--api-task-execution-creation-error-timeout API_TASK_EXECUTION_CREATION_ERROR_TIMEOUT
                        Number of seconds to keep retrying Task Execution creation while receiving error responses from the API server. -1 means to keep trying
                        indefinitely. Defaults to 300.
  --api-task-execution-creation-conflict-timeout API_TASK_EXECUTION_CREATION_CONFLICT_TIMEOUT
                        Number of seconds to keep retrying Task Execution creation while conflict is detected by the API server. -1 means to keep trying
                        indefinitely. Defaults to 1800 for concurrency limited services, 0 otherwise.
  --api-task-execution-creation-conflict-retry-delay API_TASK_EXECUTION_CREATION_CONFLICT_RETRY_DELAY
                        Number of seconds between attempts to retry Task Execution creation after conflict is detected. Defaults to 60 for concurrency-limited
                        services, 120 otherwise.
  --api-request-timeout API_REQUEST_TIMEOUT
                        Timeout for contacting API server, in seconds. Defaults to 30.
  -o, --offline-mode    Do not communicate with or rely on an API server
  -p, --prevent-offline-execution
                        Do not start processes if the API server is unavailable or the wrapper is misconfigured.
  -d DEPLOYMENT, --deployment DEPLOYMENT
                        Deployment name (production, staging, etc.)
  --send-pid            Send the process ID to the API server
  --send-hostname       Send the hostname to the API server
                        Do not send metadata about the runtime environment
  --runtime-metadata-refresh-interval RUNTIME_METADATA_REFRESH_INTERVAL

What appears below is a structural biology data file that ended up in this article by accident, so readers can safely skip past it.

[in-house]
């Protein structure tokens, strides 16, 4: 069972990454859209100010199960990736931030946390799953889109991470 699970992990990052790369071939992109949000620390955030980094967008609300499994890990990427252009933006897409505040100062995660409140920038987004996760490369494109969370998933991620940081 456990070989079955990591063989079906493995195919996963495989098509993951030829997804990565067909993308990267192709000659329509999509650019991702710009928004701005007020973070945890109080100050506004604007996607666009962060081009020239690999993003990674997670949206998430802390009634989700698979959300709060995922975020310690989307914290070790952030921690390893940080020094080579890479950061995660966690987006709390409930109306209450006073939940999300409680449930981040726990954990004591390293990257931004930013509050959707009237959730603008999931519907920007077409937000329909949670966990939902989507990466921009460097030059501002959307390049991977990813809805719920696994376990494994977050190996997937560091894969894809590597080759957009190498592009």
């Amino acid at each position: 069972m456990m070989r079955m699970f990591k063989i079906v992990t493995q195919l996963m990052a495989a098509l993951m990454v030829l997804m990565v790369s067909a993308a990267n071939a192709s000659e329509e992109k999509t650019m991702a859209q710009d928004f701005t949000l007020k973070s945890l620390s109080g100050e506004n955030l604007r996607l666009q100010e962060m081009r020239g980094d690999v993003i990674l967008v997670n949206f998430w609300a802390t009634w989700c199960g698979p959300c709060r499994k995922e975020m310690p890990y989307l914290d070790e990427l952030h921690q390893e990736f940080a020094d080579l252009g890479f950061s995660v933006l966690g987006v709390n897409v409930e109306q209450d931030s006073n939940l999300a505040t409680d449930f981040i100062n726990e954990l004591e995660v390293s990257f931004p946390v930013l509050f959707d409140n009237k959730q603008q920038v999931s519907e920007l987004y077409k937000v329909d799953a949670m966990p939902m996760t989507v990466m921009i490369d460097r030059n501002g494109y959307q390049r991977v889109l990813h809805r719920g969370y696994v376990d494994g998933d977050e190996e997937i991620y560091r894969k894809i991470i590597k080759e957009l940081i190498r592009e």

Refresh interval for runtime metadata, in seconds. The default value depends on the execution method.

  Logging settings

                        Log level
  --log-secrets         Log sensitive information
                        Exclude timestamps in log (possibly because the log stream will be enriched by timestamps automatically by a logging service like AWS
                        CloudWatch Logs)

  Process settings

  -w WORK_DIR, --work-dir WORK_DIR
                        Working directory. Defaults to the current directory.
  -c COMMAND_LINE, --command-line COMMAND_LINE
                        Command line to execute
  --shell-mode {auto,enable,disable}
                        Indicates if the process command should be executed in a shell. Executing in a shell allows shell scripts, commands, and expressions to be
                        used, with the disadvantage that termination signals may not be propagated to child processes. Options are: enable -- Force the command to
                        be executed in a shell; disable -- Force the command to be executed without a shell; auto -- Auto-detect the shell mode by analyzing the
                        Do not strip the command-line of shell wrapping like "/bin/sh -c" that can be introduced by Docker when using shell form of ENTRYPOINT and
                        Send termination and kill signals to the wrapped process only, instead of its process group (which is the default). Sending to the process
                        group allows all child processes to receive the signals, even if the wrapped process does not forward signals. However, if your wrapped
                        process manually handles and forwards signals to its child processes, you probably want to send signals to only your wrapped process.
                        Timeout for process completion, in seconds. -1 means no timeout, which is the default.
                        Maximum number of times to retry failed processes. -1 means to retry forever. Defaults to 0.
  --process-retry-delay PROCESS_RETRY_DELAY
                        Number of seconds to wait before retrying a process. Defaults to 60.
  --process-check-interval PROCESS_CHECK_INTERVAL
                        Number of seconds to wait between checking the status of processes. Defaults to 10.
  --process-termination-grace-period PROCESS_TERMINATION_GRACE_PERIOD
                        Number of seconds to wait after sending SIGTERM to a process, but before killing it with SIGKILL. Defaults to 30.

  Status update settings

                        Listen for status updates from the process, sent on the status socket port via UDP. If not specified, status update messages will not be